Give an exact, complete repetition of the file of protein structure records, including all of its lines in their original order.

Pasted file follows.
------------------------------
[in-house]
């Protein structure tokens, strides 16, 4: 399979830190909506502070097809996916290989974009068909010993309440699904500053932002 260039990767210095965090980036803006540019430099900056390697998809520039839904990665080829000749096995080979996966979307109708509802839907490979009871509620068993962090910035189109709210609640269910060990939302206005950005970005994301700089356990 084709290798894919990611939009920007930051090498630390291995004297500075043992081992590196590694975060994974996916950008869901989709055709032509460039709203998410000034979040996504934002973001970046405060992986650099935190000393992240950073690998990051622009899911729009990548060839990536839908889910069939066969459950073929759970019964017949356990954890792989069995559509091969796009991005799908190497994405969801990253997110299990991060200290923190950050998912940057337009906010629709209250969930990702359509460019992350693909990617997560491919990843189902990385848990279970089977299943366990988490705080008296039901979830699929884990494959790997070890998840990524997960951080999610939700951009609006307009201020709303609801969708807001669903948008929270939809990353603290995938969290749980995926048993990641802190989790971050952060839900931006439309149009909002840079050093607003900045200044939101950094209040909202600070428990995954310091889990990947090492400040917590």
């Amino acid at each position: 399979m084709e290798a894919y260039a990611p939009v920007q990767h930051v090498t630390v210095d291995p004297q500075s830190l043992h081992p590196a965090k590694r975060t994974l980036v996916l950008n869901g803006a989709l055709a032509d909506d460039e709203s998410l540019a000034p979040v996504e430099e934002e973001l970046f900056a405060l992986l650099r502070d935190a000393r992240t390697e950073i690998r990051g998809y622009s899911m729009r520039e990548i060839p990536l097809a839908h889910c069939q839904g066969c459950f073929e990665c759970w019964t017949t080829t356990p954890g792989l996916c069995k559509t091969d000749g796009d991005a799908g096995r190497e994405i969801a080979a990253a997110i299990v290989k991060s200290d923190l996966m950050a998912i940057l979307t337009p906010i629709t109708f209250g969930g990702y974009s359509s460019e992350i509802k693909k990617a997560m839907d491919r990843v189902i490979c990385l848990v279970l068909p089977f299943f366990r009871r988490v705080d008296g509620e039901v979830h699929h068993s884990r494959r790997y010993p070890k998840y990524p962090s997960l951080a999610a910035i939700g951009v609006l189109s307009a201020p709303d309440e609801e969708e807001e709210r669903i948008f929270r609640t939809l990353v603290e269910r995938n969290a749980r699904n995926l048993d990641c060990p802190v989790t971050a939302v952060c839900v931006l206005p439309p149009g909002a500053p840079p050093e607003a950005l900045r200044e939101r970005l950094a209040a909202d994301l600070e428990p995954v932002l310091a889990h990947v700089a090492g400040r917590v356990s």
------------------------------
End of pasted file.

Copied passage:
[in-house]
């Protein structure tokens, strides 16, 4: 399979830190909506502070097809996916290989974009068909010993309440699904500053932002 260039990767210095965090980036803006540019430099900056390697998809520039839904990665080829000749096995080979996966979307109708509802839907490979009871509620068993962090910035189109709210609640269910060990939302206005950005970005994301700089356990 084709290798894919990611939009920007930051090498630390291995004297500075043992081992590196590694975060994974996916950008869901989709055709032509460039709203998410000034979040996504934002973001970046405060992986650099935190000393992240950073690998990051622009899911729009990548060839990536839908889910069939066969459950073929759970019964017949356990954890792989069995559509091969796009991005799908190497994405969801990253997110299990991060200290923190950050998912940057337009906010629709209250969930990702359509460019992350693909990617997560491919990843189902990385848990279970089977299943366990988490705080008296039901979830699929884990494959790997070890998840990524997960951080999610939700951009609006307009201020709303609801969708807001669903948008929270939809990353603290995938969290749980995926048993990641802190989790971050952060839900931006439309149009909002840079050093607003900045200044939101950094209040909202600070428990995954310091889990990947090492400040917590």
């Amino acid at each position: 399979m084709e290798a894919y260039a990611p939009v920007q990767h930051v090498t630390v210095d291995p004297q500075s830190l043992h081992p590196a965090k590694r975060t994974l980036v996916l950008n869901g803006a989709l055709a032509d909506d460039e709203s998410l540019a000034p979040v996504e430099e934002e973001l970046f900056a405060l992986l650099r502070d935190a000393r992240t390697e950073i690998r990051g998809y622009s899911m729009r520039e990548i060839p990536l097809a839908h889910c069939q839904g066969c459950f073929e990665c759970w019964t017949t080829t356990p954890g792989l996916c069995k559509t091969d000749g796009d991005a799908g096995r190497e994405i969801a080979a990253a997110i299990v290989k991060s200290d923190l996966m950050a998912i940057l979307t337009p906010i629709t109708f209250g969930g990702y974009s359509s460019e992350i509802k693909k990617a997560m839907d491919r990843v189902i490979c990385l848990v279970l068909p089977f299943f366990r009871r988490v705080d008296g509620e039901v979830h699929h068993s884990r494959r790997y010993p070890k998840y990524p962090s997960l951080a999610a910035i939700g951009v609006l189109s307009a201020p709303d309440e609801e969708e807001e709210r669903i948008f929270r609640t939809l990353v603290e269910r995938n969290a749980r699904n995926l048993d990641c060990p802190v989790t971050a939302v952060c839900v931006l206005p439309p149009g909002a500053p840079p050093e607003a950005l900045r200044e939101r970005l950094a209040a909202d994301l600070e428990p995954v932002l310091a889990h990947v700089a090492g400040r917590v356990s």